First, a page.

I would say get the ed degree and go for a elementary music job. I did both band and general music in elementary. General was much more fun, had no real pressure and everyone was happy. As soon as you get that public job start applying for a college position, they are hard to come by and don't pay that much. Colleges have fine art teachers over a barrel about this. Each college may only need 1 brass player per 25 students and many, many people want the job... so low pay for very high requirements. Orchestras as a full time job are even worse. Indy had a opening for 4th chair horn, one job..low paying, and 300 people tried out! For the other gentleman: Republicans gutted the fine arts?? When did this happen? Dems have been in control of the house and Senate for several years. I am not saying the Democrats did this, I think it is just the times, but don't blame the Republicans... they have had no power for years now. GOOD LUCK on your endeavors and may you have a good life.
High School Band Director Salary
Some pretty ill informed answers here. (except for Kab) Most performance majors I know end up falling back on an ed degree (its very hard out there to get gigs to pay the bills) There will always be band directors. (you don't need a masters, but it is getting very competitive, and a masters will at least get you a higher pay grade) The last guy to get a job with a music history degree was you music history professor. (it is one of the easiest music degrees to get and there are not a lot of jobs for it) If you go with plan #1 be prepared to be poor for a while. Most college "trumpet" instructors have to supplement their income with a TON of performance gigs and lessons outside the school. (I taught over 50 private trumpet lessons a week for many years and still struggled to pay the bills, not to mention you are on a fast track to burn out. I eventually quit the trumpet for a 3 year sabbatical. No fun) Inner city schools? I hear you. They suck. The situation sucks and it is always a giant cluster F$$@ and you usually dont get paid well or paid at all (private lesson wise) You will alsio get 0% help from parents/administration if you teach. You got to really love your job. That being said, some of my best students (who achieved full rides) were inner city kids. The thing to remember is it really isn't their fault being in the situation they have been handed. Most are good kids with lousy parents or they are just plain broke. You would be amazed at their work ethic. Yes its a bad scene sometimes but the intrinsic rewards are great. Sum of it all Teaching- you are going to be broke or pay check to pay check for many years.(but stable) Performing- probably going to be more broke than a teacher but you have a little more control over you artistic life. Tough call my friend. Good luck
The answer would be much longer than the question. Talk to the professors at your school. They know you and they know the profession. None of us know you and only a few know the profession. I was a High School Orchestra teacher for 27 years and loved almost every moment. I played in the local Symphony as well as for weddings etc. I retired with a good retirement system. Raised 2 kids, own a house and couple of cars. I have been offered teaching positions at the college level, but they would have been a cut in pay. In retirement I continue to direct a local community symphony and receive a small paycheck allowing me to spurge on vacations now and then.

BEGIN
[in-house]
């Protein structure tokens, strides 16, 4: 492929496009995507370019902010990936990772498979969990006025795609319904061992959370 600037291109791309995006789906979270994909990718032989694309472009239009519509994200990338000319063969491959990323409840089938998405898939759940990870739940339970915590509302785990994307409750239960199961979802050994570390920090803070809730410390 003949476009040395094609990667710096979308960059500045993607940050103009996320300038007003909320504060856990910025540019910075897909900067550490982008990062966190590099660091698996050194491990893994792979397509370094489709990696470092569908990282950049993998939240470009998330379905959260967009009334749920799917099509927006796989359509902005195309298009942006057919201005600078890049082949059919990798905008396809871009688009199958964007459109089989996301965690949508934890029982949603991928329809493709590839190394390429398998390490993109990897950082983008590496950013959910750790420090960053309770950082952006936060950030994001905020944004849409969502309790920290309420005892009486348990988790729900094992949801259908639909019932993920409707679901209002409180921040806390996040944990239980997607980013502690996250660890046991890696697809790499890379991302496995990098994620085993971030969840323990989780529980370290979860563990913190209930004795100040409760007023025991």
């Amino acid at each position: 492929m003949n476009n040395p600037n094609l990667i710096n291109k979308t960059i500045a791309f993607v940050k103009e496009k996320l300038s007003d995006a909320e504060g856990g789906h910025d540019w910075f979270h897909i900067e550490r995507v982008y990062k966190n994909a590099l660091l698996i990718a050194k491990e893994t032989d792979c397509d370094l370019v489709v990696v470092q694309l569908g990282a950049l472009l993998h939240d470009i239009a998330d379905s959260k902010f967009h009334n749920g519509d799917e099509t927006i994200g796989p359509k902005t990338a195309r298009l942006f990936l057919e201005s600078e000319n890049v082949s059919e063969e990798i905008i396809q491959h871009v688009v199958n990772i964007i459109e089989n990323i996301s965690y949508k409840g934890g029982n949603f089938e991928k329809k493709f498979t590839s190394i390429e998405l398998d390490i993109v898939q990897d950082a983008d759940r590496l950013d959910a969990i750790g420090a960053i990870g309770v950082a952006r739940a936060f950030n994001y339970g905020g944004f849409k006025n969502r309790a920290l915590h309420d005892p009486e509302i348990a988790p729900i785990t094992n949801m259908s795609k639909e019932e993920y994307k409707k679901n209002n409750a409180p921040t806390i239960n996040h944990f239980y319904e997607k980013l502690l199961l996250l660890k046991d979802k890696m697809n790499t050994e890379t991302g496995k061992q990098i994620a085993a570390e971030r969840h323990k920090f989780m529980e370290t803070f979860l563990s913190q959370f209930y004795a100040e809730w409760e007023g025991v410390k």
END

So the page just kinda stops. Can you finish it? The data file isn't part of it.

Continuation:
The best advice I ever got from a High School teacher was "GET A TRADE FIRST AND THEN GET A PROFESSION".. The logic being you can always fall back on your "TRADE" when something happens to the profession. This simple bit of advice has served me well.. and I hope you listen to it too. Apparently you don't know that the REPUBLICANS have stopped the funding for the ARTS and cut off much of the funding for the SCHOOLS.. and when the FUNDING STOPS.. the FIRST things to go are the "ARTS".. the MUSIC DEPT. is usually the FIRST TO GO. If you want a career in Music.. then don't think in terms of being a Band Director because in another 10 years, THERE WON'T BE ANY except at some colleges with great ATHLETIC DEPARTMENTS because FOOTBALL TEAMS need BANDS. My advice to you is the same advice I was given.. GET A TRADE FIRST.. then get a profession.. that way you can put a roof over your head and food on the table..
Talk to your professors and ask them to honestly evaluate your chances of making it as a performer and what the job market is like for music history professors. Don't aim to be a high school band director if you would hate it. Worst case scenario, you get a job that requires a degree but it doesn't matter what the degree is in.
This Site Might Help You. RE: Music Professor vs High School Band Director? Okay, now I don't want to end up living in my parents basement or something so I'm seriously considering how to go about paving a career in music now. I have different plans but I dunno, I need advice. Plan #1: I am a performance major now as freshman. I want to work towards getting as...